A highly subjective gift guide for the writer in your life

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Photo by Toa Heftiba

Writing is weird. If you watch somebody writing, it’s usually just them sitting frozen, staring into the middle distance and looking perturbed. 

If you have the good fortune not to be a writer yourself, give thanks, friend. If you live with a writer, or love one, I am so terribly sorry. We are not good company. When the work is going well, we want to get back to it; when the work is going poorly, we collapse in a shame-heap.

If you love a writer and wish to help them, here are some of my recommendations. 

Every writer, no matter their genre, should have a number of general reference titles that’ll help them sharpen their command of language, and refine their style. Historically, this has meant usage guides like the Chicago Manual of Style, or the granddaddy of the form, Strunk and White’s The Elements of Style. It’s a slender rule book that’s been pressed into the palms of bookish recent grads since it appeared in 1959, its tone of faint disapproval gathering authority over time. Such books are useful and worth owning, for all the times when a writer forgets some grammatical convention or gets lost in the weeds of subject-verb agreement.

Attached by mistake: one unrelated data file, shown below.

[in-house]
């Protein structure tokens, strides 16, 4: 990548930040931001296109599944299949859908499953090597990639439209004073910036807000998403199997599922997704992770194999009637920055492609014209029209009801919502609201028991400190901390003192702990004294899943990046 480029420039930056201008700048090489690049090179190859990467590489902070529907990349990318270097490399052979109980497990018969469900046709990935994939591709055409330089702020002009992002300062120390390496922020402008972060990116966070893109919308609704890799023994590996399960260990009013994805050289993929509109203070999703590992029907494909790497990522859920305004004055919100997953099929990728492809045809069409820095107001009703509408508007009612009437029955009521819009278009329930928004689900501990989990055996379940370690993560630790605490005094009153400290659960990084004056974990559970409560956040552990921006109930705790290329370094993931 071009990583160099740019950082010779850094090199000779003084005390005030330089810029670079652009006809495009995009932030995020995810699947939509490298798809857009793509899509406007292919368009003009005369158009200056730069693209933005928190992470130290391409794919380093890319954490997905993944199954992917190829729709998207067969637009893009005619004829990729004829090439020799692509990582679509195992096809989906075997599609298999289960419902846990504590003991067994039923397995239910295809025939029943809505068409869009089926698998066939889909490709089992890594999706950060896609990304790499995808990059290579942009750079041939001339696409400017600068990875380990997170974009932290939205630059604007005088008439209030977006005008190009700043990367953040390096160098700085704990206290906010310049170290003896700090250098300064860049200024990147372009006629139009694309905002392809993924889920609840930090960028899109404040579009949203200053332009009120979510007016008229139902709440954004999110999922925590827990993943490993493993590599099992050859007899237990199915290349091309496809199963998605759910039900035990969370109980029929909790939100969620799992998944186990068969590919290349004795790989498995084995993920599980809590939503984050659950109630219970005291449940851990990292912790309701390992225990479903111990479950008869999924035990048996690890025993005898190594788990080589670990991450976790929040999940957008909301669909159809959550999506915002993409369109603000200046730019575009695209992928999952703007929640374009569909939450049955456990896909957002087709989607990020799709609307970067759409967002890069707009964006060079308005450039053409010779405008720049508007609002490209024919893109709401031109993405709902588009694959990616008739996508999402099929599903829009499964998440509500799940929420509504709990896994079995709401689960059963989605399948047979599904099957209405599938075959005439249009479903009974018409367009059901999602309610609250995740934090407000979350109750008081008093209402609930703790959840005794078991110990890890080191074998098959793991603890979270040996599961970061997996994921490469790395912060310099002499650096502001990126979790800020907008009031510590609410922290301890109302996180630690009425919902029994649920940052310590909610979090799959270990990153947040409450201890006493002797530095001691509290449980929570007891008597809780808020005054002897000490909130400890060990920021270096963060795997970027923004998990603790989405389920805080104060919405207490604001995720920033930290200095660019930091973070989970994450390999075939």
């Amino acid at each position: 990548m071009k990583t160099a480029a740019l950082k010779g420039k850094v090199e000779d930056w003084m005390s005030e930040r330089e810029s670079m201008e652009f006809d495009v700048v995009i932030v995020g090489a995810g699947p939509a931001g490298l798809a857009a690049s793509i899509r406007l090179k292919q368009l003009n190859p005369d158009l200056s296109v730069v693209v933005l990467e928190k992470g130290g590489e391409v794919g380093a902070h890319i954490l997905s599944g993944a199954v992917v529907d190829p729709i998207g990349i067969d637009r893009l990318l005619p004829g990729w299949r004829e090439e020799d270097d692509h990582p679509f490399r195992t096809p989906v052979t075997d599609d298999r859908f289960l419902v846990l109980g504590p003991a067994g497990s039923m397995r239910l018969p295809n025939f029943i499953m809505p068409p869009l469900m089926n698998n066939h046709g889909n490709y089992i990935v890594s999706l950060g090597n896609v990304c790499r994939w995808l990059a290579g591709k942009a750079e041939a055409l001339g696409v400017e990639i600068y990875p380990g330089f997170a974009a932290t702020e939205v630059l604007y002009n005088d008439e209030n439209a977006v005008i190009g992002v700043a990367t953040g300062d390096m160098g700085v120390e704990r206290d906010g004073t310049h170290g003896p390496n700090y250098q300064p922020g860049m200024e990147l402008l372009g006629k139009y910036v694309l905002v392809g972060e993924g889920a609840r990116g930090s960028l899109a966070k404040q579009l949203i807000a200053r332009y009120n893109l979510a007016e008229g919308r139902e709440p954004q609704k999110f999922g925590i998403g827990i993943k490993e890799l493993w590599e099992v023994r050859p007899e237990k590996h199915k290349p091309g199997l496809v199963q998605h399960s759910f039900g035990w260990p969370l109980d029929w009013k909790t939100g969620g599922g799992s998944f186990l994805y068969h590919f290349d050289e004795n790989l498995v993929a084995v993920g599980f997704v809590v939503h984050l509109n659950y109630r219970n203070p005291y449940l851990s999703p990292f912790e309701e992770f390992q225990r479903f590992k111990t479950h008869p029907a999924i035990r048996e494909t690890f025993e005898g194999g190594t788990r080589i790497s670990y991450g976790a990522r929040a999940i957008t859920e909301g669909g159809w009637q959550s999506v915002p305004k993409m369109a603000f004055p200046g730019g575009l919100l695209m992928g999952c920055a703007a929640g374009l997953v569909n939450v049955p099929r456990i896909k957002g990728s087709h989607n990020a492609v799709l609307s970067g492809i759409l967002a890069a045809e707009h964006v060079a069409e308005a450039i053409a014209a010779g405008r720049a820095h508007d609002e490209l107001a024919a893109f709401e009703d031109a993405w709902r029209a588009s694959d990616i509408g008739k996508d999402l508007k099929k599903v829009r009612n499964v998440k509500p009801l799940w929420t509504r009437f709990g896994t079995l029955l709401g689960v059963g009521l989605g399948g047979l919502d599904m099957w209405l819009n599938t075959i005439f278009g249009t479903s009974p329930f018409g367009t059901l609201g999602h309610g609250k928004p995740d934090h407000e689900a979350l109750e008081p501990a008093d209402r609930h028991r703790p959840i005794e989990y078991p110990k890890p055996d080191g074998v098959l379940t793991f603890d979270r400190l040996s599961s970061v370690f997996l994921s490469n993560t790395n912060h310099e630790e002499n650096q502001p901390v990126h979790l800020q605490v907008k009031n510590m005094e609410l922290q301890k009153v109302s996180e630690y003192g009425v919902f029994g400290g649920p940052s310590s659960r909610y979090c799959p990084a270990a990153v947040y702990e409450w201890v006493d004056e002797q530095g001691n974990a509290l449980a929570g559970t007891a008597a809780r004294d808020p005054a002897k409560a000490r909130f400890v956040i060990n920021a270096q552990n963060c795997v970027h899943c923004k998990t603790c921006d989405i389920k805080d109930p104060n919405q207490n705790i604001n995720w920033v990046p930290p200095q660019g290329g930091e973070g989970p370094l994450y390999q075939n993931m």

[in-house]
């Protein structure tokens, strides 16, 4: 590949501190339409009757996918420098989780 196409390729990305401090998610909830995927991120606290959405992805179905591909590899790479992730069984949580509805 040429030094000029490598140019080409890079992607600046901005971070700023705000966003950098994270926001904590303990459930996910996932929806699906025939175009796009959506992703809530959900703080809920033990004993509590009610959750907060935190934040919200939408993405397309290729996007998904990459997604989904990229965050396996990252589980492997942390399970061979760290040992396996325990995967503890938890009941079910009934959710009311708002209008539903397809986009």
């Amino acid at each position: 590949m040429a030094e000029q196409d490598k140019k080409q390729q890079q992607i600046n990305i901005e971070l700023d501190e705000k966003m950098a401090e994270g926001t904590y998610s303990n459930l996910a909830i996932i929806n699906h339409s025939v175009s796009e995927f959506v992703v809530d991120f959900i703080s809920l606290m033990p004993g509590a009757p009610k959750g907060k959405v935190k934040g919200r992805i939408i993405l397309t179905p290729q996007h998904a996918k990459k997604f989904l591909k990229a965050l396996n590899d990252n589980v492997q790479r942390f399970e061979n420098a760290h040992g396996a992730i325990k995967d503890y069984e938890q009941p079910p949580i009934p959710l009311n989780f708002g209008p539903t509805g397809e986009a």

For any writer or person with a fondness for good writing and story-making:

Dreyer’s English is refreshing for anybody engaged in the confounding, cat-herding task of working with the English language. Its full title is Dreyer’s English: An Utterly Correct Guide to Clarity and Style, and as the subtitle suggests, it is a good deal cheekier than its predecessors. If Strunk and White is a glowering test-proctor, Dreyer is more like a rascally fellow student. Benjamin Dreyer is a longtime editor at Random House, so knows his way around a paragraph but forgoes the chastising tone of usage-policing too common in such guides. The Dreyer conception of “style” is not striving for correctness (i.e. “style” is rulebound, so can be “right” or “wrong,”) but an allegiance to good writing, acknowledging that an author’s expressive goals won’t necessarily adhere to a rigid standard of formality.